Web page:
The Creation of an Icon: MTV
A Taste of Things to Come
Dale Pon, who had just started his own advertising agency specializing in radio stations, had a client in San Francisco. This particular spot involved two DJs, Frank and Mike, and it was Dale's idea that we make them into celebrities. He wanted to have them in tuxedos, exiting a limousine, waving to a crowd of chanting fans, and entering a theater where they would be sipping champagne with famous singers. Now the last shot, Frank and Mike with the celebrities, wasn't a big deal. It could be shot very simply against a limbo background with the celebrity making the most interesting performance. But the crowds? The limo? There were plenty of 16mm archive houses around with footage of Hollywood openings, but if we were to go the traditional route and try to mat them in, it would have been weeks of testing in the lab and then trying to match the DJ's in a similar lighting and perspective. I'd been aching to try a new machine that Xerox was touting. One could bring 16mm film and they would continuously print it on paper. The machine was used for microfilm. So, we cut together a 16mm workprint with four or five shots of different film openings, different perspectives of crowds and theaters, day, night... It didn't matter since it would all be re-treated. We then took Xerox the footage.
Dale was going to California to shoot the DJs and I gave him a couple of drawings of positions that I needed the guys to walk in. He had a still photographer shoot them for me. They were shot without a motorized camera which gives it an even funkier look. Buzz got an okay from his uncle, and I went over to Potamkin Cadillac to shoot both the exterior and interior of a Cadillac limousine. Then we played with it. To fool the viewer into thinking that the crowds were all part of the same scene, we used marker and colored pencils to destroy any extraneous information and to use the palette to flatten the live and unite it. We Xeroxed the two dozen or so photos of the DJs on cel and painted them to separate them more clearly from the crowds and backgrounds. All that patchke added excitement to the piece. Everyone was delighted with the results and it was done in a very quick turn around time. Part of the challenge of the job did indeed come from time and budget constraints, but had I not seen other animated pieces using this Xerox technology, notably from NYU students, I don't think I would have used archival footage.
The Top of the Hour
This spot caught the attention of Fred Seibert who then contacted Buzz to do the "Top of the Hour" for his new Music Television network. He liked the hand drawn quality of the KNBR spot and needed that for the NASA chromes. He definitely wanted his audience to understand that this was not a puff piece for astronauts. He wanted irreverent, eye catching, funky and fast! So began a relationship between Buzzco Productions, MTV and Dale Pon. Buzz had just formed Buzzco Productions, taking Vincent Cafarelli and myself as his creative team. Fred Seibert and Alan Goodman left MTV and formed their own company Fred/Alan, who shared the 28th floor with us above the Omni Park Central Hotel. Dale continued to bring us radio advertising and Fred/Alan and Buzzco produced a show for The Playboy Channel called Hot Rocks. It was an exciting time working with both companies since they wanted stuff that didn't look like anything else. The conditions were such that encouraged experimentation and play. Naturally, I was full of ideas I wanted to play with: collage, retiming live, changing palettes. Cable television was beginning to define what it was and used animation to separate itself from the networks.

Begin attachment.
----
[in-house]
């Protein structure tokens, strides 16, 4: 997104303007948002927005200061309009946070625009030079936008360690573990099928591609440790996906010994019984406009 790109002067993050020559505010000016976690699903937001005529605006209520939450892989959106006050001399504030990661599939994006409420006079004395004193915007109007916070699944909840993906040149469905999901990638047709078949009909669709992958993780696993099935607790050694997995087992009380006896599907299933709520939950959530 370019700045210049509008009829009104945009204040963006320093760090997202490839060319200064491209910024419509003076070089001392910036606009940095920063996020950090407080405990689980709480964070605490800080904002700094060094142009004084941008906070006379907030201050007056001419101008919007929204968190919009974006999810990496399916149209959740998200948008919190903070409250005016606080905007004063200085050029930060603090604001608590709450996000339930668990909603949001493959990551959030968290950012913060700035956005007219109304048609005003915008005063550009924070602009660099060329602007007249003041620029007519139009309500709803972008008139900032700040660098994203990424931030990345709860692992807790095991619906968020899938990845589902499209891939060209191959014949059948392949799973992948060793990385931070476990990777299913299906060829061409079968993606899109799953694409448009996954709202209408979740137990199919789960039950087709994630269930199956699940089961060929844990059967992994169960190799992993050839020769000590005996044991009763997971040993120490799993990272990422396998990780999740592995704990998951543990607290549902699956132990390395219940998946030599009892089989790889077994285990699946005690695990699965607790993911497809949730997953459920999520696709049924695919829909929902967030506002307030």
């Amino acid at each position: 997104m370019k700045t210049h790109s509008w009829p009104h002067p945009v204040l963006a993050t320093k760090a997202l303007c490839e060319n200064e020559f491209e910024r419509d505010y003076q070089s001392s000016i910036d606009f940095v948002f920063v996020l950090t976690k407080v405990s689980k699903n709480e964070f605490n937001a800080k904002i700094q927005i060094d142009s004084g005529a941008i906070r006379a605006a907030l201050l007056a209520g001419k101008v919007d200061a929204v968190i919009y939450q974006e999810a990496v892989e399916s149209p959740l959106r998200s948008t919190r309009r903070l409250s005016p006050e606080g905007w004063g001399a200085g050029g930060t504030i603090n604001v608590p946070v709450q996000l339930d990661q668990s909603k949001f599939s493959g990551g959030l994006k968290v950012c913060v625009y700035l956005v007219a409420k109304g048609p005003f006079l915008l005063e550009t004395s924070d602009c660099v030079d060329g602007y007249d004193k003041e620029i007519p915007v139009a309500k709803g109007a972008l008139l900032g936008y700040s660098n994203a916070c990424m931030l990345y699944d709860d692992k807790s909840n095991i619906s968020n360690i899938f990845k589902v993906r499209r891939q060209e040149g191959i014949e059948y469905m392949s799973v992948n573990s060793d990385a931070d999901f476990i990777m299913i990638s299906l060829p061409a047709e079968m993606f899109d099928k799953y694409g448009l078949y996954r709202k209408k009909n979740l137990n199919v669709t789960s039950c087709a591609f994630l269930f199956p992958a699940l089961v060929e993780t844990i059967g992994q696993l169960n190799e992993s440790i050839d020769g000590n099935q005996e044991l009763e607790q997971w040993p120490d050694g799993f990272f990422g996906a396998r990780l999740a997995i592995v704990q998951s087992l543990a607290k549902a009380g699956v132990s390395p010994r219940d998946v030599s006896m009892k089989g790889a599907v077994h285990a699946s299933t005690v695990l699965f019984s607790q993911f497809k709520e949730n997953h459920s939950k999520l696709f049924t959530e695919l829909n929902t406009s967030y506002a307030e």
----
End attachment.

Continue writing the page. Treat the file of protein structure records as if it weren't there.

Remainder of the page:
"I Want My MTV!"
Sometime in 1983, Dale Pon, then a partner at LPG/PON, landed the MTV national advertising account. In the beginning of 1984, he came up with the "I Want My MTV" campaign. Nancy Podbilniak was the writer and George Lois the creative director. The idea was to take rock and roll icons and have them demand MTV from their cable service while interacting with the MTV logo, which had the ability to change into anything. We were going to film the stars delivering their line, "I Want My MTV," but what would happen afterwards was still to be determined. I remember sitting in a car going out to Queens for the first New York shoot, with Hall and Oates, Tom Freston, then the head of advertising at MTV, and Leslie Fenn, the account executive. Tom asked me what it was all going to look like. I was armed with some MTV logos I had blown up on cels and cut out to be used as props with Hall and Oates. This was a gag written by George Lois, that the rock partners would be arguing over whose MTV it was and inadvertently tear it. I knew we were going to use the live footage. I knew we were going to animate the `M.' I knew we didn't want to use Xerox on the rock stars because we wanted too enhance their looks. Plus, I wasn't sure if we were going to layer effects onto the live-action or replace it. I could only say, "It's not going to be like anything else you've seen before," which seemed to satisfy him.
A Taste of Things to Come